After divorce, a woman has the right to revert back to her maiden name, if she so chooses. An ex-spouse cannot force you to change your name if you do not wish to do so.
The name change is limited to, “the name which she was using at the time of the marriage, or the name of her minor children, or her maiden name, without complying with the provisions of R.S. 13:4751 through 4755.” See La. C.C.P. 3947.
If you wish to change your name from your married name after a divorce, ask your divorce attorney to include language to this effect in the judgment for divorce. The language itself does not change your name. You will still have to take steps to have it changed but having the language in the divorce decree will make the process easier should you one day decide you want to.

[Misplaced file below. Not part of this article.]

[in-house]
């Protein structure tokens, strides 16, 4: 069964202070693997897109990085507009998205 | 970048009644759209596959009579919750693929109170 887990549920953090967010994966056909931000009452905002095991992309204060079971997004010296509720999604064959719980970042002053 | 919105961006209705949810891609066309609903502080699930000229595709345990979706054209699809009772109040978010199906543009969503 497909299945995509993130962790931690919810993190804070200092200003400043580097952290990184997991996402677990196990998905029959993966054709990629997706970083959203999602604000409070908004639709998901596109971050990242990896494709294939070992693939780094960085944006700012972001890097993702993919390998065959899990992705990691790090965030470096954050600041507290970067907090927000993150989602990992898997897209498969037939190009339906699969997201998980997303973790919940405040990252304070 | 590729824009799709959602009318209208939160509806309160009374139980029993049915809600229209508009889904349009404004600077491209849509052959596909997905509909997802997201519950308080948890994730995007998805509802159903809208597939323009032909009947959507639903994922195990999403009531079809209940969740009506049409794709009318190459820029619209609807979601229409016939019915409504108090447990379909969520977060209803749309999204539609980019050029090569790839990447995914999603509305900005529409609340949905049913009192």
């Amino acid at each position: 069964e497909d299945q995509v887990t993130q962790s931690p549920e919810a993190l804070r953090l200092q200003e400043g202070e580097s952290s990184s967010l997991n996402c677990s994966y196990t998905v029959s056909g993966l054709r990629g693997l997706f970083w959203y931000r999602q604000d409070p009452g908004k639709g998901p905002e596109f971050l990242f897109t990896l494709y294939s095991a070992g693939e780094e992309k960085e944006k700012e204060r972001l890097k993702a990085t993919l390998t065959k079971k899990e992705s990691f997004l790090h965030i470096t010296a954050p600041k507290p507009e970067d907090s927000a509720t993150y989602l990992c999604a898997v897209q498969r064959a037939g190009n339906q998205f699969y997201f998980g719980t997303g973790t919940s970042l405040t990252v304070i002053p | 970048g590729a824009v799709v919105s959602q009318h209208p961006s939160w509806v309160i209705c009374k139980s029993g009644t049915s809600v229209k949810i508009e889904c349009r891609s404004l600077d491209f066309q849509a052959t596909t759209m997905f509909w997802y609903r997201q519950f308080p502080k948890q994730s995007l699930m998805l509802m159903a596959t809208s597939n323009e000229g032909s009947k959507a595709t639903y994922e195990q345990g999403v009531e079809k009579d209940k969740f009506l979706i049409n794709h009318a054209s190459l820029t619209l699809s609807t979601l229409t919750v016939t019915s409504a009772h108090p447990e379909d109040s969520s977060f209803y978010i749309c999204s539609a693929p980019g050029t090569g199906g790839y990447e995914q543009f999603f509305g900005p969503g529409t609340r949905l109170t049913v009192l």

Obtain several certified copies of the divorce decree.
Start with Primary Name Change Agencies such as the DMV, Social Security Administration, IRS, Passport and Voter Registration. After you finish with the Primary Agencies, change your name with Secondary Agencies. This includes your banking and financial institutions, health care, insurance providers, utilities and any other bills, credit cards, memberships and affiliations.
If the language to revert to your maiden name is not included in your judgment for divorce and you do not have the necessary forms of identification pre and post marriage, you will likely need to file a motion with the Court for confirmation of your name after your divorce proceeding.
This article was written by Shandy Arguelles and is cross posted on Avvo: